Masters Theses

Date of Award


Degree Type


Degree Name

Master of Science


Animal Science

Major Professor

Jun Lin

Committee Members

Stephen P. Oliver, Mark Radosevich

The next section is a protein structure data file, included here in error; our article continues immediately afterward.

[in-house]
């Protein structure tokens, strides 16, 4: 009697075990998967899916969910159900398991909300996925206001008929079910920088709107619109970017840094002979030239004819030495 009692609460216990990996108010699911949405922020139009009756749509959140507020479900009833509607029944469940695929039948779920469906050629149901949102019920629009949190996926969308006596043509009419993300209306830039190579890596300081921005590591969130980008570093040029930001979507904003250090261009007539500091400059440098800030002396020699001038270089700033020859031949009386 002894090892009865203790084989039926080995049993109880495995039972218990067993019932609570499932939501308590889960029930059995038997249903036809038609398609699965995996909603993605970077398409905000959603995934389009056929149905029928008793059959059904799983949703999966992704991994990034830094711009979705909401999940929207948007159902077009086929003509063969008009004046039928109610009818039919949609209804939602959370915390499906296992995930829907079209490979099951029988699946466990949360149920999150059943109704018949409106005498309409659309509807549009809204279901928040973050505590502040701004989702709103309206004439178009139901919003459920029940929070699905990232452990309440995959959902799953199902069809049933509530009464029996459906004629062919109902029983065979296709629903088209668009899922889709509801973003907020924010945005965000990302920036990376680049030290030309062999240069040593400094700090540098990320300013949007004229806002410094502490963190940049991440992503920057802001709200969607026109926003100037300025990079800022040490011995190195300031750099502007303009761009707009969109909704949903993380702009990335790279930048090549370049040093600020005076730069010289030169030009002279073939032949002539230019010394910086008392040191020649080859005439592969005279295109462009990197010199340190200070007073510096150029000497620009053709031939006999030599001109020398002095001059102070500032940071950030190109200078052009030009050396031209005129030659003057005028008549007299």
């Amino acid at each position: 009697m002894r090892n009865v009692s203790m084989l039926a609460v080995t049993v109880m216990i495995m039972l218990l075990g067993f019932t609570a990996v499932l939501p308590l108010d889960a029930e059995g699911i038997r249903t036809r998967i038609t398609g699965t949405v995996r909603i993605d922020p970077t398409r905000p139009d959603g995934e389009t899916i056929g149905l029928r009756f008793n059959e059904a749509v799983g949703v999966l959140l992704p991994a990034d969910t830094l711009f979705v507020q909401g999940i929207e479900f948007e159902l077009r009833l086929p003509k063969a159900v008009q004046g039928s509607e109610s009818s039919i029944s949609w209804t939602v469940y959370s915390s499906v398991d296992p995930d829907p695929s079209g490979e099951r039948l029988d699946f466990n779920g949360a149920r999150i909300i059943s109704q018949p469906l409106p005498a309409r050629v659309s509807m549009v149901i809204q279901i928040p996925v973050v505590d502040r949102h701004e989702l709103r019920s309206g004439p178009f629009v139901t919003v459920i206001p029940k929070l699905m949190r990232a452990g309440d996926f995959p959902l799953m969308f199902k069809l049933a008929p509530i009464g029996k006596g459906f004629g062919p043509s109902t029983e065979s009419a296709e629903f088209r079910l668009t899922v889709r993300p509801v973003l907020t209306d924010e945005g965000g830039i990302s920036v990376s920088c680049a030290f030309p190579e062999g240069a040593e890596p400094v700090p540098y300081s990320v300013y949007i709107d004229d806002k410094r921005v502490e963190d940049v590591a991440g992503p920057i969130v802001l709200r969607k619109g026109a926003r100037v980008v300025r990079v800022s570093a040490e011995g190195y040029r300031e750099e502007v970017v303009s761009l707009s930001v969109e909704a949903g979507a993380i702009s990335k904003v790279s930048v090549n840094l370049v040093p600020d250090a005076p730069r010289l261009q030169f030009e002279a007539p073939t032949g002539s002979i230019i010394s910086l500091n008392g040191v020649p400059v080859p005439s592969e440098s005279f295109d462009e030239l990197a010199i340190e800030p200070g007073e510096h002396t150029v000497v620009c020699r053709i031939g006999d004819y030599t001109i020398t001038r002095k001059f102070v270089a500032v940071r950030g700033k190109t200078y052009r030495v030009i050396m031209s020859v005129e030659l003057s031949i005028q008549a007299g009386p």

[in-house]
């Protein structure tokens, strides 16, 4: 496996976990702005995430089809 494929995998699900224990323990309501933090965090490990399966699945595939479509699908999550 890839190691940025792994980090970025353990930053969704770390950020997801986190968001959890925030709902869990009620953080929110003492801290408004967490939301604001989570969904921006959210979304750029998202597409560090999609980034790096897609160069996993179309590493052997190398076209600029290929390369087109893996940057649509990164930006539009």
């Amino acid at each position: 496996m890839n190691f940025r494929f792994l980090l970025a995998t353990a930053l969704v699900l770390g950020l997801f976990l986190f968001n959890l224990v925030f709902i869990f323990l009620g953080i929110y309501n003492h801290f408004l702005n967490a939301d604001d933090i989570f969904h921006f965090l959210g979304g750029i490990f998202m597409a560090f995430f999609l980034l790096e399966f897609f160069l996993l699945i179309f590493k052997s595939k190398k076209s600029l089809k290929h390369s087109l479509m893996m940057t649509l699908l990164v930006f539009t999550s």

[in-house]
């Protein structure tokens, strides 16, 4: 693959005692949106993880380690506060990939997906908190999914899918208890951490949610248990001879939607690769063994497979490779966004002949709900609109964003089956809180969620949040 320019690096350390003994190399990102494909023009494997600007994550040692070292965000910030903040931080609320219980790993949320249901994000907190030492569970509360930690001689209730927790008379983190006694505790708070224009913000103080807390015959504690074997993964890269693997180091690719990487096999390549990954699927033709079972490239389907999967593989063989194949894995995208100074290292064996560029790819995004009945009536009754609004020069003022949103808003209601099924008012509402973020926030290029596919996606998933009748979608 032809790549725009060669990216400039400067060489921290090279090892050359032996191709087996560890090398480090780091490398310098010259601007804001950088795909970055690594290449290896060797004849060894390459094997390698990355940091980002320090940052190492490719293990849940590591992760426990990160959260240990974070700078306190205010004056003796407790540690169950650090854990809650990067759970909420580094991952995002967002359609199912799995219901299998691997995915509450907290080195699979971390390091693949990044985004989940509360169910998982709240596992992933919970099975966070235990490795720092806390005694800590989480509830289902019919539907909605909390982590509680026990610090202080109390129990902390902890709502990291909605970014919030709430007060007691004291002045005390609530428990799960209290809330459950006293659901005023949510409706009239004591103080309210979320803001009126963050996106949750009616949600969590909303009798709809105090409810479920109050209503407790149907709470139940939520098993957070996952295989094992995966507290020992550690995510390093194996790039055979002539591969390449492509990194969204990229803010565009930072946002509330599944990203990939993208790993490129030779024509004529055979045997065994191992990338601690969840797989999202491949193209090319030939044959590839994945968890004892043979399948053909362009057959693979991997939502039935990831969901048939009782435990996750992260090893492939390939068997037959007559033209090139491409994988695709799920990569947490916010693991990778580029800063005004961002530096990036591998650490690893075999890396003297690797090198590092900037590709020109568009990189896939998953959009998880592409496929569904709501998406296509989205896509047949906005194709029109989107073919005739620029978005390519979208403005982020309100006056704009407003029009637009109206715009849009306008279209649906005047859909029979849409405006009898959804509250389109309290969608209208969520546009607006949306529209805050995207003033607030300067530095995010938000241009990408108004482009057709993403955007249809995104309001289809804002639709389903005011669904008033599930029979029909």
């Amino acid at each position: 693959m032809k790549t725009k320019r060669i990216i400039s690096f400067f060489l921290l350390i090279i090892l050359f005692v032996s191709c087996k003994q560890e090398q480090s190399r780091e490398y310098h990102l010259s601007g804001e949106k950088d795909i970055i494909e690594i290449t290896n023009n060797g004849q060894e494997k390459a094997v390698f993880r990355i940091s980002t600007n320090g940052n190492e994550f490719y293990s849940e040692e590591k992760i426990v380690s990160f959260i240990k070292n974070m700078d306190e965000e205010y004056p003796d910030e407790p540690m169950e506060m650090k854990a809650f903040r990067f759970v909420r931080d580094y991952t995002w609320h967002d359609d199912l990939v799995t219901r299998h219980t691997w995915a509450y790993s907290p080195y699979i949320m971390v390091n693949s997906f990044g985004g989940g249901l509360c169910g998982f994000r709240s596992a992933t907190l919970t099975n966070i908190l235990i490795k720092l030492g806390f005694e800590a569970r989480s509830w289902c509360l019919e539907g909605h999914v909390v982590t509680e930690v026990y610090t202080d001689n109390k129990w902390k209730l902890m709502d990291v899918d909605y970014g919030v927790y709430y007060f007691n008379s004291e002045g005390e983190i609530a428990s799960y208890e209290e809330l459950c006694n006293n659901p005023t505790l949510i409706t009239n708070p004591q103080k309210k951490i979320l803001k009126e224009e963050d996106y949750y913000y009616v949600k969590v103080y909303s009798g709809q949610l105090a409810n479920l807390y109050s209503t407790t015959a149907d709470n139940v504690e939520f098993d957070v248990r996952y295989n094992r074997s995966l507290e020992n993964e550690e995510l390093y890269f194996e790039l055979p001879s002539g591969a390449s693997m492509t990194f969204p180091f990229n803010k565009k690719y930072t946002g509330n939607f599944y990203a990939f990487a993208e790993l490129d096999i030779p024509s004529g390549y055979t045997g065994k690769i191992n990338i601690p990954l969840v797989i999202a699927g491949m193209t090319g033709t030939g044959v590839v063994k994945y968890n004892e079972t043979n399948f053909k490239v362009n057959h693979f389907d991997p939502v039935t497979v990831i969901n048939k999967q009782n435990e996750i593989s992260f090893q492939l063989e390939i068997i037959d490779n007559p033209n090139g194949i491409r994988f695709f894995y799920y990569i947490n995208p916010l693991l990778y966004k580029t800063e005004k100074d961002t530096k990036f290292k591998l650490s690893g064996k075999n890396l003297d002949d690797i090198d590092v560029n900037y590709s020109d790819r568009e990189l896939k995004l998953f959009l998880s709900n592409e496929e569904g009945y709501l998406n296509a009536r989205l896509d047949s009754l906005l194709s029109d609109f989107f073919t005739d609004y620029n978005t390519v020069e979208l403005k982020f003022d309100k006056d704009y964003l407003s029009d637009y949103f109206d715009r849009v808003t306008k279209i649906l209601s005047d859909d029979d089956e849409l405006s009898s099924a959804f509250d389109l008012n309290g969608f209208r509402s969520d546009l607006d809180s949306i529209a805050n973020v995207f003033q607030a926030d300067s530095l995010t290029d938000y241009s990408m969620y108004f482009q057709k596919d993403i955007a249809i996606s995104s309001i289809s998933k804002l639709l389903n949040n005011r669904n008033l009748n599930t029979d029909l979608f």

A recent study using human fecal samples in conjunction with a culture-independent approach revealed immense diversity of antibiotic resistance (AR) genes in the human gut microflora. We hypothesize that food animal gut microflora also contain diverse and novel AR genes which could contribute to the emergence and transmission of AR in pathogens important in animal and human health. To test this, we examined AR reservoir in chicken gut microflora using a metagenomic, functional cloning method. Total genomic DNA was extracted from individual cecal contents of two free range chickens and two conventionally raised chickens. The DNAs were physically sheered into 1 to 3 kb fragments, cloned into expression vector pZE21-MCS, and transformed into E. coli TOP10 host strain, resulting in four metagenomic libraries of a total size of 108 base pairs per library. The AR transformants from the libraries were selected on plates containing the specific antibiotic of interest; six antibiotics including ampicillin, tetracycline, chloramphenicol, spectinomycin, ciprofloxacin and norfloxacin were used for screening. Plasmids from selected transformants were extracted and subjected to sequence analysis of inserted fragments. Identified AR genes were annotated and aligned with homologs that have been deposited in GenBank. A total of 12 AR genes and 3 AR genes were identified from the microbiome in conventionally raised chickens and free-range chickens, respectively. Of the identified 15 AR genes, 8 genes that confer resistance to ampicillin, spectinomycin or chloramphenicol shared low sequence similarity (58% - 76% at amino acid level) with the corresponding AR genes previously identified using culture-dependent approaches. Notably, among the 8 novel AR genes identified in this study, 4 genes also shared low sequence similarities (59%-76% at amino acid level) with recently identified AR genes in human gut. An E. coli-Campylobacter shuttle vector bearing the flaA sigma 28 promoter was constructed. Two novel genes conferring resistance to ampicillin (FRAmp1.1) and spectinomycin (FRSpe1.1) were cloned into this new expression vector, respectively. The derived vectors have conferred increased AR in C. jejuni, a leading zoonotic bacterial pathogen causing human gastroenteritidis in many industrialized countries. Together, findings from this study showed the effectiveness of the metagenomic approach for examination of AR reservoir in food animals, revealed novel AR resistance genes in chicken gut microflora, and demonstrated the functionality of such AR genes in foodborne human pathogens.

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